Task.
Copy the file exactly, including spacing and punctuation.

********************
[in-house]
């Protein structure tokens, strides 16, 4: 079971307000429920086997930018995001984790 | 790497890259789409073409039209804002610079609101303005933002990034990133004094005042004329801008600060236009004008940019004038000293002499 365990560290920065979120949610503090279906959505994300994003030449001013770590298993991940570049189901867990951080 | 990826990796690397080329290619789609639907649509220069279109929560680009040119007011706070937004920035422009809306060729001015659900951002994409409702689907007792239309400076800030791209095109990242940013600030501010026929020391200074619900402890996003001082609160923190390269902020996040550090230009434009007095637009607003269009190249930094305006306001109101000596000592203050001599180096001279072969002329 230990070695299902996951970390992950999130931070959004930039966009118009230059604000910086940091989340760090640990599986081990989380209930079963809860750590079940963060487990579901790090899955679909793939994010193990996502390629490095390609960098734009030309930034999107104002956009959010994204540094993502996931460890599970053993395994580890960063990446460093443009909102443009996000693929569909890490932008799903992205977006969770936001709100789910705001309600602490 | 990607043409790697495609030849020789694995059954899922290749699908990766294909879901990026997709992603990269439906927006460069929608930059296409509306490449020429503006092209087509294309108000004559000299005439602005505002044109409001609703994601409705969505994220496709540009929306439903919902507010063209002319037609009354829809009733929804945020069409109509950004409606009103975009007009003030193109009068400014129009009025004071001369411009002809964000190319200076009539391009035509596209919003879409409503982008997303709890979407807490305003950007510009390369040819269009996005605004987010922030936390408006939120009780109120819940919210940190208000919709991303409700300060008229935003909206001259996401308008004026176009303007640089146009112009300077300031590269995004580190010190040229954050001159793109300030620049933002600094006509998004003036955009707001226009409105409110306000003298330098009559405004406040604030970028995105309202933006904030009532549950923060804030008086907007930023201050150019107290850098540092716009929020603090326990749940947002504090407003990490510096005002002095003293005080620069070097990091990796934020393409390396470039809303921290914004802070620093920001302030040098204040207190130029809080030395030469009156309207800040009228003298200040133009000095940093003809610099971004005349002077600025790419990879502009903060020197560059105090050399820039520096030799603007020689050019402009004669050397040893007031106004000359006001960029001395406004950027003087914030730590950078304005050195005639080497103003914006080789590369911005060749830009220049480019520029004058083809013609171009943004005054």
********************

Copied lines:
[in-house]
């Protein structure tokens, strides 16, 4: 079971307000429920086997930018995001984790 | 790497890259789409073409039209804002610079609101303005933002990034990133004094005042004329801008600060236009004008940019004038000293002499 365990560290920065979120949610503090279906959505994300994003030449001013770590298993991940570049189901867990951080 | 990826990796690397080329290619789609639907649509220069279109929560680009040119007011706070937004920035422009809306060729001015659900951002994409409702689907007792239309400076800030791209095109990242940013600030501010026929020391200074619900402890996003001082609160923190390269902020996040550090230009434009007095637009607003269009190249930094305006306001109101000596000592203050001599180096001279072969002329 230990070695299902996951970390992950999130931070959004930039966009118009230059604000910086940091989340760090640990599986081990989380209930079963809860750590079940963060487990579901790090899955679909793939994010193990996502390629490095390609960098734009030309930034999107104002956009959010994204540094993502996931460890599970053993395994580890960063990446460093443009909102443009996000693929569909890490932008799903992205977006969770936001709100789910705001309600602490 | 990607043409790697495609030849020789694995059954899922290749699908990766294909879901990026997709992603990269439906927006460069929608930059296409509306490449020429503006092209087509294309108000004559000299005439602005505002044109409001609703994601409705969505994220496709540009929306439903919902507010063209002319037609009354829809009733929804945020069409109509950004409606009103975009007009003030193109009068400014129009009025004071001369411009002809964000190319200076009539391009035509596209919003879409409503982008997303709890979407807490305003950007510009390369040819269009996005605004987010922030936390408006939120009780109120819940919210940190208000919709991303409700300060008229935003909206001259996401308008004026176009303007640089146009112009300077300031590269995004580190010190040229954050001159793109300030620049933002600094006509998004003036955009707001226009409105409110306000003298330098009559405004406040604030970028995105309202933006904030009532549950923060804030008086907007930023201050150019107290850098540092716009929020603090326990749940947002504090407003990490510096005002002095003293005080620069070097990091990796934020393409390396470039809303921290914004802070620093920001302030040098204040207190130029809080030395030469009156309207800040009228003298200040133009000095940093003809610099971004005349002077600025790419990879502009903060020197560059105090050399820039520096030799603007020689050019402009004669050397040893007031106004000359006001960029001395406004950027003087914030730590950078304005050195005639080497103003914006080789590369911005060749830009220049480019520029004058083809013609171009943004005054």